Research (information) for life (sciences)

The name Research4Life sounds to me like a funding agency programme, with a twist of textspeak thrown in to make it cool. In fact it is simply a rebranding exercise for HINARI, AGORA and OARE. On balance I think I prefer Research4Life to that unwieldy bunch of acronyms – OARE especially is hard to pronounce without making it sound like a piratical utterance!
These three schemes provide free access, for researchers at institutions in some of the world’s poorest countries, to over 7,000 journals provided by many of the world’s leading scholarly publishers.
The rebranding took place a few weeks back but I only caught up with it at the WCSJ and a news story that claimed a massive increase in research output by scientists in the developing world since 2002, when HINARI was launched. That’s a nice correlation.
It’s easy for those of a cynical bent (and I admit I am one of those) to imagine that these initiatives are really a fig-leaf for publishers to defend themselves against the charge that their journals are unaffordable to researchers in the developing world. I suspect that may indeed be the reason that publishers have signed up to these schemes, plus the realisation that providing free access to someone who couldn’t afford to subscribe anyway is not eroding your business model. But the original impetus came from NGOs working to provide health information to developing countries. I used to dabble in that area and went to a number of meetings in 2000/2001 where HINARI was discussed.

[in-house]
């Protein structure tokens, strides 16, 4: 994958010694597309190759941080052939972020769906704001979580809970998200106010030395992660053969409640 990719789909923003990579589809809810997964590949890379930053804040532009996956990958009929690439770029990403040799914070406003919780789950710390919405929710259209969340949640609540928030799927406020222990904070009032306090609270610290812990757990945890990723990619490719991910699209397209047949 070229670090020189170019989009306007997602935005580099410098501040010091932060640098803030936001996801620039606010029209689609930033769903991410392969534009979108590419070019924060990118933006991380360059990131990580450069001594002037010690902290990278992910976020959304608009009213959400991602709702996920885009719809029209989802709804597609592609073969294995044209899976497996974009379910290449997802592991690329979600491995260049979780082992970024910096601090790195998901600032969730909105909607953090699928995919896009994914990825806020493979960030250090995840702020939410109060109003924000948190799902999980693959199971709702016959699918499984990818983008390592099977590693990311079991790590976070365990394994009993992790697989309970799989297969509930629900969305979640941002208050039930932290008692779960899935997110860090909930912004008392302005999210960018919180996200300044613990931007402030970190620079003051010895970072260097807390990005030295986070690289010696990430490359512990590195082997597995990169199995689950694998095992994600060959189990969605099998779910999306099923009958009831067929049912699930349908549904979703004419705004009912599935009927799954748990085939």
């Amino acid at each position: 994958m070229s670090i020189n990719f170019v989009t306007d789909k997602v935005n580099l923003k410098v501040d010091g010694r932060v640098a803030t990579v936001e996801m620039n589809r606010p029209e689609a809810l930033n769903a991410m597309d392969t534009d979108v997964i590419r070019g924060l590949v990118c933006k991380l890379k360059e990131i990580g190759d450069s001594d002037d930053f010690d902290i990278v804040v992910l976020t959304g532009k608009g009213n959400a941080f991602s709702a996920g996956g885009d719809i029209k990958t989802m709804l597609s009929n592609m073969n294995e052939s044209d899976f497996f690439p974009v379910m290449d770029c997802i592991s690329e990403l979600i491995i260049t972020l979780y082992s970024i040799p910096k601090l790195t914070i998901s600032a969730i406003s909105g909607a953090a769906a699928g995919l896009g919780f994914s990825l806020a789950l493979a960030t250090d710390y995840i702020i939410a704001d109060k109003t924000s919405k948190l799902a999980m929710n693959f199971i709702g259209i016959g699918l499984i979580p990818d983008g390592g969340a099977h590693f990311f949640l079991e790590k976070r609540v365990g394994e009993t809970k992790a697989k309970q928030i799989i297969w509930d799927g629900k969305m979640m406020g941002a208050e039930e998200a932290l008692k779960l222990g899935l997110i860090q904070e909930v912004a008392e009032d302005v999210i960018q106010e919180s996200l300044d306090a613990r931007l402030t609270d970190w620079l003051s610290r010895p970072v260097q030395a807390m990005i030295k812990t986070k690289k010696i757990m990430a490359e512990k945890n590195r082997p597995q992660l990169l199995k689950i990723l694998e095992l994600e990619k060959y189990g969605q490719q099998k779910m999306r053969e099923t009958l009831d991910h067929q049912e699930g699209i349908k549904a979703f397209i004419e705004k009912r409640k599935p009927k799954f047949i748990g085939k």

HINARI was the first of the three schemes, covering health and biomedical sciences. It grew out of the United Nations Millennium Action Plan as a way to provide a public health portal on the Internet for developing countries. This was called Health Internetwork. I recall discussions in 2000 about it, but I’m a bit hazy on the detail now. Somewhere along the way the WHO became involved and it became Health InterNetwork Access to Research Initiative (HINARI).
The popularity of HINARI led to the development of AGORA (for agricultural and food journals) and OARE (for environmental journals). I wonder whether the scheme under its new brand may expand further to cover other subject areas like engineering, economics and education.
I was interested to learn that some countries have “graduated” out of eligibility for HINARI etc. I was told that publishers work with local consortia in those cases to try and put suitable deals in place to provide continued access on a subscription basis.

About Frank Norman

I am a retired librarian. I spent 40 years working in biomedical research libraries.
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